Career Advice Job Market Trend Report

Filling the GAP

DBS is hiring graduates for tech positions

While many banks develop fresh management-training graduates into generalists by exposing them to a wide variety of business functions, DBS is one of the few which chooses to grow new recruits vertically with its Graduate Associate Programme (GAP).

Candidates are groomed to have in-depth knowledge in technology and back-office operations, such as quality control, customer service, regulations and compliance, and people management.

“The technology and operations [T&O] team supports the bank’s daily operations in all areas of business,” says Yang Ping Choong, chief operating officer of DBS Hong Kong. “In today’s competitive global financial industry, the use of technology to enhance customer service is the key differentiator that sets the bank apart from others.”

The two-year GAP is no less demanding than the bank’s Management Associate Programme and the recruitment process is similarly stringent. The bank enrols up to 20 graduates each year and it is currently interviewing for this year’s intake.

“When we started, we were very clear about our objective: to build a pipeline for the T&O team consisting of our own people who have a good set of corporate values and identify themselves with the bank’s vision,” Choong says.

T&O staff make up 25 per cent of the bank’s 4,000 people in Hong Kong. They are an important factor in achieving the bank’s objective to become the Asian Bank of Choice for the New Asia, and to expanding in its six key markets – Singapore, Hong Kong, China, Taiwan, Indonesia and India – by increasing connectivity and improving relationships with clients.

Within the T&O team, the bank promotes three values: teamwork, connectivity and relationships. “We encourage teamwork and prefer not to have ‘superheroes’. Superheroes can’t do the job by themselves,” Choong says.

New recruits receive three weeks of structured onboarding followed by a one-month intensive training programme in Singapore. There they combine with the Singapore GAP team for classroom training, projects and presentations so that they can network together and develop good relationships.

The Singapore programme is followed by two 11-month rotations that provide on-the-job training, as well as two one-week engagement programmes. Each trainee is assigned a supervisor within the buddy system who looks after them. Trainees are also given opportunities to make presentations to senior management.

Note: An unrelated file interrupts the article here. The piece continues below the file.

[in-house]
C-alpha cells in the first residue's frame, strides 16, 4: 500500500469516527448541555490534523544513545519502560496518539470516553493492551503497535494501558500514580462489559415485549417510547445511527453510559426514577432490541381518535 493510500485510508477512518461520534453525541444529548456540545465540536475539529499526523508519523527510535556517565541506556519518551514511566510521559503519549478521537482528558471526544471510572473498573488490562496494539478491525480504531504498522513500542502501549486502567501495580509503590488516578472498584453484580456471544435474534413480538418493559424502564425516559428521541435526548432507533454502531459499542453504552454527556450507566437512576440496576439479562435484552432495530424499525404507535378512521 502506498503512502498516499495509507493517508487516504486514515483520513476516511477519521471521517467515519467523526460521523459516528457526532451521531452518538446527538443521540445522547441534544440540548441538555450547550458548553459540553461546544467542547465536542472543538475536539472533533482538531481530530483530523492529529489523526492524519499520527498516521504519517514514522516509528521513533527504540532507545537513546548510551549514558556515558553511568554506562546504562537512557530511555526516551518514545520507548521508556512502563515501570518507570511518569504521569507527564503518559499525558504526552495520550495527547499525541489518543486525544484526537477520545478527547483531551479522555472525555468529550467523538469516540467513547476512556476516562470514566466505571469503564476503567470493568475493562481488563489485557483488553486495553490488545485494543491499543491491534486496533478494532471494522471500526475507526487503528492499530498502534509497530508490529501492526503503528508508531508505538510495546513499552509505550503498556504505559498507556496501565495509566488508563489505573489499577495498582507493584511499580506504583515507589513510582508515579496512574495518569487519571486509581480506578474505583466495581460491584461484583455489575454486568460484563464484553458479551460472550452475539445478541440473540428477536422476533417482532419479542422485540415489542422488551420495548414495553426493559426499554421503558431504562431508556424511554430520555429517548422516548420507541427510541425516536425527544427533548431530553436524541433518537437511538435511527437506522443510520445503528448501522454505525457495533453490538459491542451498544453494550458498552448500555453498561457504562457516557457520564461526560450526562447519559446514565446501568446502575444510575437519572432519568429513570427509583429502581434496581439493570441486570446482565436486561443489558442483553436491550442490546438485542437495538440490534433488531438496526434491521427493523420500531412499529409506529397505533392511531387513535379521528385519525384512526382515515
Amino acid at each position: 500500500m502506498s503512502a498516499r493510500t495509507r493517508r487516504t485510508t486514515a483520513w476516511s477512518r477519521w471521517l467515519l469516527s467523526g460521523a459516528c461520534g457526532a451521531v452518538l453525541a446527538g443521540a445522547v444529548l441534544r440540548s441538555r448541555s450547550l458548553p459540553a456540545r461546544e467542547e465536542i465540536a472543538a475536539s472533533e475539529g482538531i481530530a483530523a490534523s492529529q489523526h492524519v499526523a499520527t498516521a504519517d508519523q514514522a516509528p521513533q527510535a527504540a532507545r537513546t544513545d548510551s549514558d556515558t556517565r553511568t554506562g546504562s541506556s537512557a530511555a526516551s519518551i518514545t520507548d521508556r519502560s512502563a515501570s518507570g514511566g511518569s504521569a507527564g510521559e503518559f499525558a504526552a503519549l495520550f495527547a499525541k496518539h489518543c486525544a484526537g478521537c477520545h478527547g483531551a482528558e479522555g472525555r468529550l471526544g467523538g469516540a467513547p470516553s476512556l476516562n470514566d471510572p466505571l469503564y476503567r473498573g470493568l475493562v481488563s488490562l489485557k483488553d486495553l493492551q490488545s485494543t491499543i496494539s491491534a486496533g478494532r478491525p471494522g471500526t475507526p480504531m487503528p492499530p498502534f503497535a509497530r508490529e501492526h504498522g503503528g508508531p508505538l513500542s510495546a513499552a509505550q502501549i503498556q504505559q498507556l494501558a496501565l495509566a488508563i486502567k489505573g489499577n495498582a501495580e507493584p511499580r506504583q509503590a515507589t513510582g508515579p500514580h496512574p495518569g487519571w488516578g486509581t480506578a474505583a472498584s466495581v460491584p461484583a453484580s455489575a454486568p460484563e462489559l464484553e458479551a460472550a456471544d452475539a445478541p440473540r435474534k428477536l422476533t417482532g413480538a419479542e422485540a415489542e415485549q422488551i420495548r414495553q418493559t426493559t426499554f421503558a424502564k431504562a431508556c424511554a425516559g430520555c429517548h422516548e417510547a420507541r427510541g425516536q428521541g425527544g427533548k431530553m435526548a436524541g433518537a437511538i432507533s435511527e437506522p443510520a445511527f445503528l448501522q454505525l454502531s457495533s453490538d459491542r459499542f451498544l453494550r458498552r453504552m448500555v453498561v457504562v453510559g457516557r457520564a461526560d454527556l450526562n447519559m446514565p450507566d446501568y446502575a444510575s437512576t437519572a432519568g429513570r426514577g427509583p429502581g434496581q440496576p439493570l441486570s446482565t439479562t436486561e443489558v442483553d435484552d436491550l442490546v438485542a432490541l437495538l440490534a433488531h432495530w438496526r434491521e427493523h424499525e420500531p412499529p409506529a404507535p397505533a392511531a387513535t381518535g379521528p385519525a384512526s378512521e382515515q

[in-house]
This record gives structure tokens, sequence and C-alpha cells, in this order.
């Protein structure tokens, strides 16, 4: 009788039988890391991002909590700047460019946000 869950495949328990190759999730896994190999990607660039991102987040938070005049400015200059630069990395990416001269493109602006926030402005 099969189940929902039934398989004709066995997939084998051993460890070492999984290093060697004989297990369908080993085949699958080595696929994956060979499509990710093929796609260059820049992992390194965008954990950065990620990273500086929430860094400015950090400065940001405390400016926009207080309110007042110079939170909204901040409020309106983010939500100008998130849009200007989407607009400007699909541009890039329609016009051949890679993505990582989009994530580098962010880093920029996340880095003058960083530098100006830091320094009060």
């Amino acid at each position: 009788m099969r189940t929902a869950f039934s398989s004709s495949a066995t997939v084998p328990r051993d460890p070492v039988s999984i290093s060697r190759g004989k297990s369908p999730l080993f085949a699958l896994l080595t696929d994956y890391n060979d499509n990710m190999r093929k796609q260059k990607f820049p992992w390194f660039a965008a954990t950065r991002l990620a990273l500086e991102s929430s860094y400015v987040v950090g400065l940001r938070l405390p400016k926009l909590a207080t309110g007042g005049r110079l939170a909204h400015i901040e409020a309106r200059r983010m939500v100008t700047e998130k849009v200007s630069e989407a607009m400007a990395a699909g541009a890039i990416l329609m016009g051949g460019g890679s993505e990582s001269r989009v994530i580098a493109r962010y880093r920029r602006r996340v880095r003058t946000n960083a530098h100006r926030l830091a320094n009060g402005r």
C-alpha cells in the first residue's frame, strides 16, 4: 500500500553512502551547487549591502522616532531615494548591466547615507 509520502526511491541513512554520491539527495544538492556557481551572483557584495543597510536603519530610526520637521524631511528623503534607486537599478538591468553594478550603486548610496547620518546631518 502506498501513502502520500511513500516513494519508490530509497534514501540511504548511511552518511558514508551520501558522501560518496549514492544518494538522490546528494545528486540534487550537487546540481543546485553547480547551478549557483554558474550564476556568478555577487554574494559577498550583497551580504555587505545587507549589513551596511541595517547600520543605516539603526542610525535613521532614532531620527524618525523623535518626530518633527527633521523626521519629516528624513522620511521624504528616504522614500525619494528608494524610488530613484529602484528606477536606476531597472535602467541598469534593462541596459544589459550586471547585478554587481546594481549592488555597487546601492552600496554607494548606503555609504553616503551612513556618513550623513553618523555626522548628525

“The basis of training is exposure, experience and education,” Choong says. “We also constantly engage associates to make sure they come forward and are open about their views.”

Roch Chan, who has been on the GAP for almost two years, was attracted to the programme as it called for innovative candidates. Trained as an industrial engineer, he is interested in how people interact with technology and how the process can be improved.

“As fresh minds, we have to come up with new ideas and speak our mind. But the crucial part is how to present your ideas,” he says.

Last year he was seconded to Singapore to work on a large-scale project upgrading an international trade finance system.

Yuki Wong, who has been on the GAP for almost a year, says the organisers have learned a thing or two from the TV programme The Apprentice. When she and her team arrived in Singapore, they found out at 9pm that they had to put together a booth to showcase their work by the following morning. The three Hong Kong teams rushed to a nearby shopping centre to buy material and worked through the night.

“In the morning we got up very early to finish it off as we had a committed team that worked hard for better results,” she says, adding that there was a trade off between how good a job you wanted to do and how much sleep you wanted.

A graduate in marketing and management, Wong is involved in a lot of initiatives and events, such as the bank’s yearly talent show.

“Here I’m allowed to work like I’m in a family,” she says. “That’s why I want to be here.”